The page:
Posts Tagged character
Like many around our nation, I’ve admired the contributions of the group called the Greatest Generation — those who grew up in the Great Depression, fought in World War II, and returned to raise the Baby Boomers. I touched on this in an earlier blog, and last week’s Veterans Day made me think more about what this amazing group of people did, and the lessons they left us.
So, Installment Two of Lessons from the Greatest Generation:
Don’t sweat the small stuff
One woman — married more than 50 years — said the low divorce rate among her generation was due to the hardship they endured, from the depression to the war. By comparison, she noted, many common marital spats seemed inconsequential.
Happiness is more than money
Ever wonder why people from that generation like to tell stories about their youth? Because they were happy times. They had little material wealth, and yet, were still happy. Life was an adventure, not a purchase-driven journey.
As much as the generation is asked about its sacrifice – whether supporting the war effort or working extra hours to provide for the family – you rarely hear boastful responses. My uncle, a tank driver in WW II, would shrug when I’d talk about his sacrifice. Despite the contributions, there was never a sense of entitlement.
Family comes first
This generation set the standard for family. They worked hard to provide a better life for their children, and were more involved in the family than prior generations.
Has any generation experienced more change? Growing up, they watched horse-drawn carriages deliver blocks of ice to keep food cold. Clothes were washed by hand and hung on a line in the back yard. Decades later, every home has a car, refrigerator, and washer/dryer. And let’s not forget the shift from pencils and ledgers to computers.
Save money, manage debt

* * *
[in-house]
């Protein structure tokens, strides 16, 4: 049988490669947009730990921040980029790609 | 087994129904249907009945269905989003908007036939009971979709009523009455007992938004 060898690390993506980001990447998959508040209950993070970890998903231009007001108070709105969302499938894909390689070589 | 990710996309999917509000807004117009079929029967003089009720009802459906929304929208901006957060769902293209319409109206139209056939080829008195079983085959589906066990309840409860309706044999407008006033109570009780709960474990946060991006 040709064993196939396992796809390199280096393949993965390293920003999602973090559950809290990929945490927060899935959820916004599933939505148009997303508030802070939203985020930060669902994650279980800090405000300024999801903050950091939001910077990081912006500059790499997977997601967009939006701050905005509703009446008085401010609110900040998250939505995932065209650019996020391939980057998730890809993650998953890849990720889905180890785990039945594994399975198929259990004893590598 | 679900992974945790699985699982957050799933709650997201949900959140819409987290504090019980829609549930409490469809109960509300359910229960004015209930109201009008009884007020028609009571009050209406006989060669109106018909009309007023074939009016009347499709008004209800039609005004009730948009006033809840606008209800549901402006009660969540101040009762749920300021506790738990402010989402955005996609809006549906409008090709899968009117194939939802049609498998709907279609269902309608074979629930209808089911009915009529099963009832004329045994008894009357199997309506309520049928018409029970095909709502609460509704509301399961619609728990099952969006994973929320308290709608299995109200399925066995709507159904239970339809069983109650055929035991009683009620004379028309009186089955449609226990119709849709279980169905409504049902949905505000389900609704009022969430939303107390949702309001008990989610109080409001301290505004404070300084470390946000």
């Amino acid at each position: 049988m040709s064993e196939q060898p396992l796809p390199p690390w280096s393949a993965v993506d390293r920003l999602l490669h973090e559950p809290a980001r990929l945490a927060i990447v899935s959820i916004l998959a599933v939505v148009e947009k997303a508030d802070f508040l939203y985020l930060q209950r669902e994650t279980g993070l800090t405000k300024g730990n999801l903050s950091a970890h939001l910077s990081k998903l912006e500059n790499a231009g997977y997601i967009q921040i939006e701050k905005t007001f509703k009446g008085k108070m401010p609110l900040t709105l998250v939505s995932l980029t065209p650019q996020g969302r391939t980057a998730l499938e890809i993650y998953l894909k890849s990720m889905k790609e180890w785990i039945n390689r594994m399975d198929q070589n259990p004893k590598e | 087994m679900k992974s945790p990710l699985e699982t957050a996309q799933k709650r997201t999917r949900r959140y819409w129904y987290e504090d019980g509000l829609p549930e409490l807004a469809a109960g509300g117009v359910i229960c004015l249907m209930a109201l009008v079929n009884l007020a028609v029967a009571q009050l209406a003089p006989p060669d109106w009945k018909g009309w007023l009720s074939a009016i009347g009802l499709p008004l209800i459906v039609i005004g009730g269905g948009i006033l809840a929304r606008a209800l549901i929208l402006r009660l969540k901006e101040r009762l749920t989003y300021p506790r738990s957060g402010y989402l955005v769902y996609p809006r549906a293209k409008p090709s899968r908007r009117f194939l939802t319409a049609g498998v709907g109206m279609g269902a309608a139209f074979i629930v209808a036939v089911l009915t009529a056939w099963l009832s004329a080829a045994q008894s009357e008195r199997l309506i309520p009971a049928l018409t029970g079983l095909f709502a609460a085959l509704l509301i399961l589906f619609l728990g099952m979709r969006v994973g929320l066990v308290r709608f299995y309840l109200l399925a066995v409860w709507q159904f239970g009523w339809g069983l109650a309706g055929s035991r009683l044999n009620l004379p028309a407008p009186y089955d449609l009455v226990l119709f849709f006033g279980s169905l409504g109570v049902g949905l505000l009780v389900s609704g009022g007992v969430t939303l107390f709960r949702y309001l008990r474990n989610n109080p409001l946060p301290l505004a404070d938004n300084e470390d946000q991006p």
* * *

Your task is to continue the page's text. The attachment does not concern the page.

Despite modest wages, the Greatest Generation managed to avoid debt and build a nice nest egg. If something was beyond their financial reach, they didn’t buy it, and cash was king.
Please, thank you, and you’re welcome. This generation knew the importance — and power — of these words.
Your turn. What did you learn from the Greatest Generation?
What’s happening to professional athletes? Long gone are the days when stars like the late Yankee Joe DiMaggio protected his reputation like security guards at the U.S. Mint.
The sports world has always had its share of problem players, although the numbers seem to be increasing, particularly in the NFL, which has seen dozens of players arrested during the off-season.
Nevertheless, sports play an important role in our society, and we should focus on the benefits, not the bad apples.
All together now
It sounds cliché, but playing a sport really does teach kids what it means to be a team player, something that will serve them well in their work careers.
Where are you going?
Competitive sports are all about setting team and individual goals — making the team, hitting .300, placing at regionals, winning the league championship, etc. — and working toward those targets.
See you tomorrow
It takes discipline to run, swim laps, or practice putting every day. And the more you practice, the better you become — teaching athletes that hard work pays off.
More than ever, amateur sports are teaching kids to win gracefully and lose with dignity. They’ll all face a life full of successes and failures, and the lessons they learn on the sports field will teach them how to deal with each.
While the news is full of examples of athletes behaving badly, you’ll also see positive stories:
- Players who visit hospitalized children
- Athletes volunteering in the community
- Coaches giving a kid with a disability a chance to play in a real game
Good coaches teach more than sports skills; they teach life lessons.
Following a local teams builds a sense of community. Whether it’s a Friday night football game or a Tuesday afternoon field hockey match, a sporting event is a great opportunity to meet new people and connect with friends.
Joining a team gives kids, particularly shy ones, a chance to make friends. Wearing the same uniform immediately offers something in common, and sharing a goal (see above) builds bonds.
Your turn. What did you learn by playing a sport?